Porsche 911 Targa 4S on test: crazy cool
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Porsche 911 Targa 4S
- Might be the best-looking 911
- All the mechanical prowess of a proper 911
- Goes well with 1970s sunglasses
- Heavier than a Carrera coupe
- Roof takes its time
- Can’t operate the top on the move
One of the many excellent things about the Porsche 911 is that’s it’s a very functional sports car. Every model has its purpose: a Carrera coupe is a great everyday machine, the Turbo is the ultimate in A-to-B real-world speed and the GT versions are absolutely primed for the track. There’s not a lot that’s extraneous in a 911.
Even the cabriolet has a real sense of authenticity about it. Soft-tops are frivolous by definition, but the cabriolet still gives you a proper 911 experience with the maximum amount of fresh air.
So in the world of 911, the Targa is the one that seems more about show than good sense. It has an extraordinarily complex folding roof mechanism that’s all about street theatre, but when it’s done you’re left with something akin to a glorified sunroof. You’re paying more, for a lot less wind in the hair, than the conventional convertible.
Then again, look at it. It’s sensational. The Targa wears an incredible piece of curved glass over the back, giving it that iconic 911 coupe shape while at the same time looking completely different to the Carrera.
The other thing about the 911 Targa is that it carries a lot of heritage. And heritage is a huge part of any 911’s appeal.
The Targa (still a trademark Porsche name, by the way) was launched in 1967 in response to US panic about a spate of convertible rollovers. It was thought the Department of Transportation might ban open-top cars altogether… and then what would wealthy Californian sun-worshippers drive?
The 911 Targa was the answer. It had a fixed roll-hoop over the cabin, but also a small removeable roof section. The name came from the Targa Florio road race, although “targa” also means plate or sheild in Italian. So that worked too.
So the look was a big roll hoop and a big curved glass rear section (although the very first 1967 version had a “soft” rear window). Template established, legend born.
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Porsche did go a bit off the style book with the 993-997 generations, which combined a power roof with fixed pillars and a hatch-style glass panel. Practical, but not a lot of visual fun there.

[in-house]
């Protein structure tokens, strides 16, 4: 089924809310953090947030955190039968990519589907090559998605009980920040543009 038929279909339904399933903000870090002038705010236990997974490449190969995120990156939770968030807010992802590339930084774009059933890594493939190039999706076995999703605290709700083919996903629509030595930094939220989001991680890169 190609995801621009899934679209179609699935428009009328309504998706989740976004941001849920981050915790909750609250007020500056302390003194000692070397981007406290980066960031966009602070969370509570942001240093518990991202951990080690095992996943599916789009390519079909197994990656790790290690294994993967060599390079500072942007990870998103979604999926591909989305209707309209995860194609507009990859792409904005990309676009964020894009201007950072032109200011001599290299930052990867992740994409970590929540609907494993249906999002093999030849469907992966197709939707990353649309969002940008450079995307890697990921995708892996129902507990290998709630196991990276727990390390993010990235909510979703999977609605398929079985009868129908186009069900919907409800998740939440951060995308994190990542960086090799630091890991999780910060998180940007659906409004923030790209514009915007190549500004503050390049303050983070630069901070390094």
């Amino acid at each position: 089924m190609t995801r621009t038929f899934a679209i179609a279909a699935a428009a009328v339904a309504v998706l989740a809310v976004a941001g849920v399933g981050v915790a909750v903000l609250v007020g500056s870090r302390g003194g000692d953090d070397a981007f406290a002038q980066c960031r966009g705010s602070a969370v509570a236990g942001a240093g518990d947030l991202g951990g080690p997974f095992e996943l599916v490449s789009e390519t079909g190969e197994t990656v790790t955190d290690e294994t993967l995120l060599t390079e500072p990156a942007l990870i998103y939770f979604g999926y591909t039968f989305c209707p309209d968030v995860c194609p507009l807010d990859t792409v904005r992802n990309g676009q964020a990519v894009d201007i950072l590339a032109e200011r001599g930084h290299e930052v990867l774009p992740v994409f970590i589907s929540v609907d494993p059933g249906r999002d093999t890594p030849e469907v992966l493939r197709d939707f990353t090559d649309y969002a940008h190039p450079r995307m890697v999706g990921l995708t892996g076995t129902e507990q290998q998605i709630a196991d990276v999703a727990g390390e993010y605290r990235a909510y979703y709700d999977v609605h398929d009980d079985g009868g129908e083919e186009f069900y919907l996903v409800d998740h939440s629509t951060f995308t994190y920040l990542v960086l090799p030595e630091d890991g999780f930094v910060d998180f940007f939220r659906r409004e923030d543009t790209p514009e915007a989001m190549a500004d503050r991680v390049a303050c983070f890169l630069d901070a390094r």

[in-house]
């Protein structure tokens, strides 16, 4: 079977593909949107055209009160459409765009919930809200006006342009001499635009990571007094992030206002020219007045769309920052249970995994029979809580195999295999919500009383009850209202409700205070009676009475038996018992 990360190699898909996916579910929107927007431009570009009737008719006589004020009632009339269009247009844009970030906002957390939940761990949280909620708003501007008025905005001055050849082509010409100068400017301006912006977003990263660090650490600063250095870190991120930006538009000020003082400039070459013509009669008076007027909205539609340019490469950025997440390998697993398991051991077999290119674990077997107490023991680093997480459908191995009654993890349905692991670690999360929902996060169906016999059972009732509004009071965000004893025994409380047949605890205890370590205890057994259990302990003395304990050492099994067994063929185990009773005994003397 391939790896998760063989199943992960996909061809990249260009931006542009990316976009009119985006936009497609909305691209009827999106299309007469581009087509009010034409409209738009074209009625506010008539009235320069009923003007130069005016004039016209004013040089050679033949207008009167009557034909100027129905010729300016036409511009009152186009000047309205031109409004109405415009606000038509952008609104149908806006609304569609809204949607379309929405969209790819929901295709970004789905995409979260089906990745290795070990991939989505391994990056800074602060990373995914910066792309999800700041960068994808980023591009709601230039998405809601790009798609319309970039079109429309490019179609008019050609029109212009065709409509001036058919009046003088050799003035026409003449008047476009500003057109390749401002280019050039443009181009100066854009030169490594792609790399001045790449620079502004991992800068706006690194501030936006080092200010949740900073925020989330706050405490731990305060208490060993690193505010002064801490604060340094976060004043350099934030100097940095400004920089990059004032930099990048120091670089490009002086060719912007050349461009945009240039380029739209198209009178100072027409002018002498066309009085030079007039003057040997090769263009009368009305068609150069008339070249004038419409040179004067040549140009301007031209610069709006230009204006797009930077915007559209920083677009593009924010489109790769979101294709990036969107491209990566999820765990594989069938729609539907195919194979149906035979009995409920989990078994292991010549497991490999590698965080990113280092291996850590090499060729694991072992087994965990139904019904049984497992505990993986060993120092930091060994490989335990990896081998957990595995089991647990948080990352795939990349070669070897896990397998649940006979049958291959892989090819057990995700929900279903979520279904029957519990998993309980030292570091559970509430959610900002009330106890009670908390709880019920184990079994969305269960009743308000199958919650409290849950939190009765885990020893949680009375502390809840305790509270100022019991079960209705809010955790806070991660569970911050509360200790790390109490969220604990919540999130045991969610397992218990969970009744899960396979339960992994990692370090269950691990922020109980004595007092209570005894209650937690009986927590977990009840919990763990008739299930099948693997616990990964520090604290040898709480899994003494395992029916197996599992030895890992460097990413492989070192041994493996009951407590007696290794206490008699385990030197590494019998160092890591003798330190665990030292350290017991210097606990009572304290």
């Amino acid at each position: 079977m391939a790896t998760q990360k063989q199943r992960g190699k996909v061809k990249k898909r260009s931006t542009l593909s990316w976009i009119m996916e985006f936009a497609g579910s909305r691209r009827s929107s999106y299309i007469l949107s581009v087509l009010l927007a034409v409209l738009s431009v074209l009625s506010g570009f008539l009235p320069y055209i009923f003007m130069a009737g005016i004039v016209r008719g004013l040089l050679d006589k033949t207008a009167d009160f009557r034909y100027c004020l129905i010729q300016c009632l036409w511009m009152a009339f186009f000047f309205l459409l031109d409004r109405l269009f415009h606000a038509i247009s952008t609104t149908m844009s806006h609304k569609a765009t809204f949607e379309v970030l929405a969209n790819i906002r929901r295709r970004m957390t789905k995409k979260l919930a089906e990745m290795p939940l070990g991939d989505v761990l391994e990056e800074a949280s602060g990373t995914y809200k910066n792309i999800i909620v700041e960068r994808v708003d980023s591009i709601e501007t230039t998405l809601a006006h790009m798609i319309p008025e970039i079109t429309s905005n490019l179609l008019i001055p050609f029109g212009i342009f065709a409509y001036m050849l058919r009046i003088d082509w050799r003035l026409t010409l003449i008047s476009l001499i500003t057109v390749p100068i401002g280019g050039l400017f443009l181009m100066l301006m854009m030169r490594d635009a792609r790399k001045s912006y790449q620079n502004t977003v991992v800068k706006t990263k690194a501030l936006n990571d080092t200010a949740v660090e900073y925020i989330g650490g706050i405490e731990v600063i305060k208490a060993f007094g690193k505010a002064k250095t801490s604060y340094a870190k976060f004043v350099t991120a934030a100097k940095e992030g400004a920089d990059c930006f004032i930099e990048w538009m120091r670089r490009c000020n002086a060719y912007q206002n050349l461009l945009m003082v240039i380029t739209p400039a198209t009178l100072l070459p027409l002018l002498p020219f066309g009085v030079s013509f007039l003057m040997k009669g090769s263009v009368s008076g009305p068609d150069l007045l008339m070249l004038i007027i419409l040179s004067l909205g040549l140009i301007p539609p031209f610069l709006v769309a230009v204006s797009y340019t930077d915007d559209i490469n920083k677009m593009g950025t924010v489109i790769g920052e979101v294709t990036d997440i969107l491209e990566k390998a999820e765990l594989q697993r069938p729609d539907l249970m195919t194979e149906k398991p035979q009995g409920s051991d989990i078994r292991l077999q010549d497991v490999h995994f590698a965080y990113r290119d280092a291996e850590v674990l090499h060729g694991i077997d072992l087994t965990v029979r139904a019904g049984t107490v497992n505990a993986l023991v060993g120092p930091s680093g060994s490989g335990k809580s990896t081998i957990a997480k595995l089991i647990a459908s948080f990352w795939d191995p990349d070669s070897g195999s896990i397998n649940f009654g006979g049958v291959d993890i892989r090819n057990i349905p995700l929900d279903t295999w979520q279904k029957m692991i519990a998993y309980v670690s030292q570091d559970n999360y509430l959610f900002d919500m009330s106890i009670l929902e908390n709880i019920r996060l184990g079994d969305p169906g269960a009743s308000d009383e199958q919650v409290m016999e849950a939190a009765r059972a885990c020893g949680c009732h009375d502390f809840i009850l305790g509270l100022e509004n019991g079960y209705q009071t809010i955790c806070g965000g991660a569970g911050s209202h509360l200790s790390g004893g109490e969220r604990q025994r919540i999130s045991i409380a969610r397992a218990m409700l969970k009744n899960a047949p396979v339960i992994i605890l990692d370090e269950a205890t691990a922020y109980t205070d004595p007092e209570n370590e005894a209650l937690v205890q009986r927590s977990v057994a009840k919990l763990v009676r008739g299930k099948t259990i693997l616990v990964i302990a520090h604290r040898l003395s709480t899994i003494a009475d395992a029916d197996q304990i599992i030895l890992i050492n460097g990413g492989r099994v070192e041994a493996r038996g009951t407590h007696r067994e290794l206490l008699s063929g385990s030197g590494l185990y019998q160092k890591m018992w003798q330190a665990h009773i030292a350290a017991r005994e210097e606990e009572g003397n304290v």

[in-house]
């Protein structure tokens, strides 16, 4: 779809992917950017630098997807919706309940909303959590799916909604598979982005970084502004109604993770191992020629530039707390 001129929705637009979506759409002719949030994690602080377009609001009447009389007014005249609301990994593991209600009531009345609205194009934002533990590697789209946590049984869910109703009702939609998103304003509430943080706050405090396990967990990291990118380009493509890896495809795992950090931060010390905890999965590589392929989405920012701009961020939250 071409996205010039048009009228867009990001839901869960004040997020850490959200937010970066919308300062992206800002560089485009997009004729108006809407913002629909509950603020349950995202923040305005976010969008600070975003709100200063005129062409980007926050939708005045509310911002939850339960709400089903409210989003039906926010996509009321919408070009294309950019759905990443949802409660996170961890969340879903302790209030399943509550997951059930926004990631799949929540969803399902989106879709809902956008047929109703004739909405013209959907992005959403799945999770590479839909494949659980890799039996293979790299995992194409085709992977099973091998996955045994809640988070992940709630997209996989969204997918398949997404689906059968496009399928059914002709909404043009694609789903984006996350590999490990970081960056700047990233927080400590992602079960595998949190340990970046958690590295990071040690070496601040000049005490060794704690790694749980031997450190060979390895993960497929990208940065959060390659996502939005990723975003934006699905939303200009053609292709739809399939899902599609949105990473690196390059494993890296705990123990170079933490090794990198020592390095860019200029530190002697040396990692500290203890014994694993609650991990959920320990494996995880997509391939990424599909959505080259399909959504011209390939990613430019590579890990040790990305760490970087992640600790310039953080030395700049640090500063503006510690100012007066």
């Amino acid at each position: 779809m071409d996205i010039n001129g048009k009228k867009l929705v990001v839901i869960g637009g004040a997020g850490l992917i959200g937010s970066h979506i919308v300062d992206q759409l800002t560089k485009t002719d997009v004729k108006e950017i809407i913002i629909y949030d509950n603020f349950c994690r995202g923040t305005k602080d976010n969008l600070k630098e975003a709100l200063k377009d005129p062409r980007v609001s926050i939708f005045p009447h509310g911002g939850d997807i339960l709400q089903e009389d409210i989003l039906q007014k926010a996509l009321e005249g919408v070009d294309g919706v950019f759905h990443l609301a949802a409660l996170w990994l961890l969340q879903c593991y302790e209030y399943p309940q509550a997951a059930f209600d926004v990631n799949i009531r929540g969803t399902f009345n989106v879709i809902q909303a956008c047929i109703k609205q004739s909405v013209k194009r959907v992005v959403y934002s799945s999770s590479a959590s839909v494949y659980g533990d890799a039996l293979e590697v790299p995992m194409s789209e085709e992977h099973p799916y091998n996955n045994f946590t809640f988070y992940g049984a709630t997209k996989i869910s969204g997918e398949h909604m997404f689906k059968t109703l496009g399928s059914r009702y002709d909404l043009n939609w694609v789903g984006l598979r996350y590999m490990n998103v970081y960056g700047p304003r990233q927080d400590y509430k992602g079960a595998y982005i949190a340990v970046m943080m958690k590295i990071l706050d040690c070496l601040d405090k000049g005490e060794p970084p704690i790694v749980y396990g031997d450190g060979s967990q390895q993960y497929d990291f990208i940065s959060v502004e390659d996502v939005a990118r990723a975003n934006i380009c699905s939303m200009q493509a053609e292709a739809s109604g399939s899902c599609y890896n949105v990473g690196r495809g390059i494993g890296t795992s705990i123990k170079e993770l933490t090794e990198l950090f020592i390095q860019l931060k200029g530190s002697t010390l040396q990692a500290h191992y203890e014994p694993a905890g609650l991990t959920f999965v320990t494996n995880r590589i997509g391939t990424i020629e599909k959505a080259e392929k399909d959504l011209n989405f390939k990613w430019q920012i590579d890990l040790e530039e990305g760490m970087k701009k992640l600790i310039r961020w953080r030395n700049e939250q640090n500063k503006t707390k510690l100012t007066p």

But in the 991 and new 992 generations it’s right back to referencing the roots of the original Targa, with that iconic silver hoop, the small, stowable roof section and curvaceous glass at the back.
The roof stows quite elaborately these days, of course: it’s all powered, with the rear section lifting clear of the body in one enormous piece. It takes 19 seconds and that matters because you can’t operate it on the move; presumably it’s all a bit top heavy and wobbly once extended on those spindly arms.
You also need to watch how close you’re parked to a solid object, because the raised roof actually extends behind the car. Smacking it on the wall at your local New World isn’t cool when everybody’s watching.
Despite the coupe profile, you still have to think of the Targa as an alternative to the convertible. That’s what it’s based on, pricing is similar and both models are just over 100kg heavier than the equivalent Carrera coupe. It’s an amount that matters if you’re after the last degree of involvement from your super-expensive Porsche.
Then again, it might not matter so much when you learn that the 4S tested here sprints to 100km/h in 3.8 seconds and does it complete with that characteristic boxer-six growl (albeit with some turbo-whistle these days). It still goes around corners with all the steering feel and chassis character you expect of a 911.
A Carrera coupe is cheaper and faster, yes, but not by much: the equivalent 4S is $275,900 and hits 100km/h in 3.6 seconds.
Tenths of second are are not really what the Targa is all about, so feel free to consider the $259,400 Targa 4: you drop 48kW but it’s still capable of 0-100km/h in 4.4 seconds. It’s not a slow car and it’s still AWD (you haven’t been able to buy a RWD Targa since the 997 generation).
The Targa is undeniably the least sensible 911. But it’s also one of the coolest; a proper 911 in ability and quality, just a bit tongue in cheek in places and we really love that.
PORSCHE 911 TARGA 4S
ENGINE: 3.0-litre horizontally opposed twin-turbo six cylinder
GEARBOX: 8-speed automated dual-clutch transmission (PDK), AWD
0-100KM/H: 3.8 seconds
ECONOMY: 9.7l/100km, 222g/km